If you’ve printed an image on traditional paper and want to make it look like parchment, all you’ll need for this is some brewed black tea.
Lay your image on a paper towel and use your wet tea bag to soak the image. Let dry and soak again if needed to get a darker color.
You can see the difference between the paper before and after it was stained with tea – I love the parchment look!
Trim your image to fit the cabochon and you’re ready for the next step.
Step Three – Mount Your Image on the Ring
The edges are a little rough, but the rounded edge of the cabochon will help hide those. You won’t even see them in the finished ring! Note again that the image is just inside the edge of the ring. This is ideal for a sleek finished look.
Step Four – Mount Your Cabochon
You don’t need to let the glue underneath the image dry before mounting your cabochon – you can do this right away. E6000 takes about 72 hours to cure and is very forgiving, so it’s easy to work with. Messy, but it stays pliable long enough for you to adjust and readjust how your cabochon is centered on the image if needed. (Or if you’re like me and realized that your Hufflepuff badger was facing just a little too far to the North).
Place a dab of glue on the underside of the cabochon. You want enough glue that when you press the cabochon down, it will reach the edges. However, you’ll want to try to avoid using so much glue that it seeps out from between the metal ring and the glass cabochon. You can wipe the glue away easily, but a little may remain and you’ll have to clean it up with an X-ACTO after the curing process. Not a huge deal, but just another step that you can avoid if you use the right amount of glue. How much that is exactly is not a real science, so you might just need some Felix Felicis before you embark on this step of the project.
Once you think you have the right amount of glue on your cabochon, press the flat side to the top of your ring over the image. Press hard enough that any bubbles are worked out.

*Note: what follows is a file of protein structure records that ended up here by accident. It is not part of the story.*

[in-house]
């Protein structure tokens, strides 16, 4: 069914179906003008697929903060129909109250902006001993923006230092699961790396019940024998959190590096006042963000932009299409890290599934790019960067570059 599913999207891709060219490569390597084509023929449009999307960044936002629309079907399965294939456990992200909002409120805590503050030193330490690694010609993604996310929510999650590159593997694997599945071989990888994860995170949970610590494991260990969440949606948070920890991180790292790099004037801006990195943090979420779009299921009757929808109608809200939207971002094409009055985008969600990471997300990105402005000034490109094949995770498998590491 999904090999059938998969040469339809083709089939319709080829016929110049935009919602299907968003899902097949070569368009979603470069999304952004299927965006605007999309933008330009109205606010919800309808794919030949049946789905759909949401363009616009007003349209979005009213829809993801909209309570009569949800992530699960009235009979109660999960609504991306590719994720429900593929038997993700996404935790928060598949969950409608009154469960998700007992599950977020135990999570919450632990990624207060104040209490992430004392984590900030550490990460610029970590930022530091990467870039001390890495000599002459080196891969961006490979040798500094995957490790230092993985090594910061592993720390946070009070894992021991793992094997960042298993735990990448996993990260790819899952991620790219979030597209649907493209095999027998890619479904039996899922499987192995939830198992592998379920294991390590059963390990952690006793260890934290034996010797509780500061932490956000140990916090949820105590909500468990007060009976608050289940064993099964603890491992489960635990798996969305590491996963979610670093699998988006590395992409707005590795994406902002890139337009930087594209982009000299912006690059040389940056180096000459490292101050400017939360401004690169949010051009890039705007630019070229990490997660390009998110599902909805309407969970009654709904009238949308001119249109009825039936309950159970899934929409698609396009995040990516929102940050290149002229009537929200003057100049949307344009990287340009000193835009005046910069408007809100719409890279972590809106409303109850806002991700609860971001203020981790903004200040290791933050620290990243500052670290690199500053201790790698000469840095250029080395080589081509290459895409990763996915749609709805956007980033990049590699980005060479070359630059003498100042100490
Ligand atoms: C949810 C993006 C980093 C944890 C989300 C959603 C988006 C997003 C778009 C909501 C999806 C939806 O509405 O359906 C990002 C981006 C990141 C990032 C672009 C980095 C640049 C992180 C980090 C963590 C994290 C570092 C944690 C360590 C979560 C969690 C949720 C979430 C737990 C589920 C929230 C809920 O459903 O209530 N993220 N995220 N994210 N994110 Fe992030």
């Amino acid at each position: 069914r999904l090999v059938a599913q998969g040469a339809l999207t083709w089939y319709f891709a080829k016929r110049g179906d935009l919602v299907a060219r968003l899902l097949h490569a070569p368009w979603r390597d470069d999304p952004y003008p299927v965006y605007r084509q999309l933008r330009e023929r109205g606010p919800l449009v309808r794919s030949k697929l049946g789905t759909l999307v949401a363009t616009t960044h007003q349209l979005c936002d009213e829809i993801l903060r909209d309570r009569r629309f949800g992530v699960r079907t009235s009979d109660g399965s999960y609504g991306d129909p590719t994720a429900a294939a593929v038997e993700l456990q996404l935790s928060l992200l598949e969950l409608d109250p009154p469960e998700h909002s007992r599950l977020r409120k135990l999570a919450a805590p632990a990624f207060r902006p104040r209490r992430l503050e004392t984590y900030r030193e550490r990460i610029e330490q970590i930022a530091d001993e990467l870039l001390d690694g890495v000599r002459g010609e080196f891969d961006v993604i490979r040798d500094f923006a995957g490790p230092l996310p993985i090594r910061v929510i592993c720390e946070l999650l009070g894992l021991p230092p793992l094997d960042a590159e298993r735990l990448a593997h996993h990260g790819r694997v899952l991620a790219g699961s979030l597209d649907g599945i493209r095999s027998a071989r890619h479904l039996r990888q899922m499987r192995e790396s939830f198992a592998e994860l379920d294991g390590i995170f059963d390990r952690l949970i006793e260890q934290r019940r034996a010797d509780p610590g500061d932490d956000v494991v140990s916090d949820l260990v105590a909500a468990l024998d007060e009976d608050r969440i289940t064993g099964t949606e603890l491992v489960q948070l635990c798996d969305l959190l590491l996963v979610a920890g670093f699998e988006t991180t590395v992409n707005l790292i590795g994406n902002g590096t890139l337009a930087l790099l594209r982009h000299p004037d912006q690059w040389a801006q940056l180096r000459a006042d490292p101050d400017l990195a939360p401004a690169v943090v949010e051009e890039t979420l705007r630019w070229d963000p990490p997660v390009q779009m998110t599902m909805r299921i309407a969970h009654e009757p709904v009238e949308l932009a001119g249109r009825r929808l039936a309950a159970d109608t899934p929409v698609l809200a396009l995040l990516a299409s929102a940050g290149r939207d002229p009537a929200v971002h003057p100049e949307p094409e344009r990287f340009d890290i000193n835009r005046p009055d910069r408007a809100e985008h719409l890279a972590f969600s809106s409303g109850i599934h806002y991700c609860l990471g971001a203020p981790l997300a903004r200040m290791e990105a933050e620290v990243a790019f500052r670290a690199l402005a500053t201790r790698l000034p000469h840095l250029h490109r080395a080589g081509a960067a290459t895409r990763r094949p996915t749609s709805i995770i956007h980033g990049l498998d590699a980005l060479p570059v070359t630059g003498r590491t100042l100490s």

Note: I recommend putting a dollop of glue in the center of the cabochon and pressing so the glue flows evenly outwards. I started with a swirl of glue in the center and ended up with air bubbles that detract slightly from my finished product.
Step 5 – Cure
Now, it’s time to wait, which is undoubtedly the hardest part. But it’s well worth it! If possible, find something you can set the rings in to keep them upright while they cure for 72 hours. If you lay them on their side to cure, the cabochons will slide down, leaving your image exposed on the top. Since the glue is malleable, you can re-center the cabochon or and flip the ring. Keep doing this as you notice the cabochon start to slide for the first day or so. Then, the glue will have hardened enough that it won’t slide anymore. However, it’s easier to cure them upright from the start if you can.
Once your rings have cured, they’re ready to wear unless you have some cleanup to do around the edges. An X-ACTO can take off paper edges that are peeking out or glue that has seeped out from the edges, but be careful and never cut towards your body or your fingers. Short scraping motions work best and its tedious work, but it can help you salvage a ring that didn’t quite turn out.
Now you’re done and ready to wear your beautiful Harry Potter inspired photo rings!
Note: The bubbles in the doe Patronus ring were created by not using enough glue and the glue not being spread evenly from center to edge. Using the dollop-in-the-middle technique and pressing firmly should ensure this is not a problem.
My husband stole them for a glorious Infinity-Wars inspired Hogwarts gauntlet (a school where only half of the students pass), but eventually I got them back and can represent my house with pride. Ten points to
Disclaimer: The rings depicted in this tutorial were crafted for personal wear use and not resale. Please be aware of copyright issues before making and selling jewelry with text or images that may be protected by intellectual property and trademark law.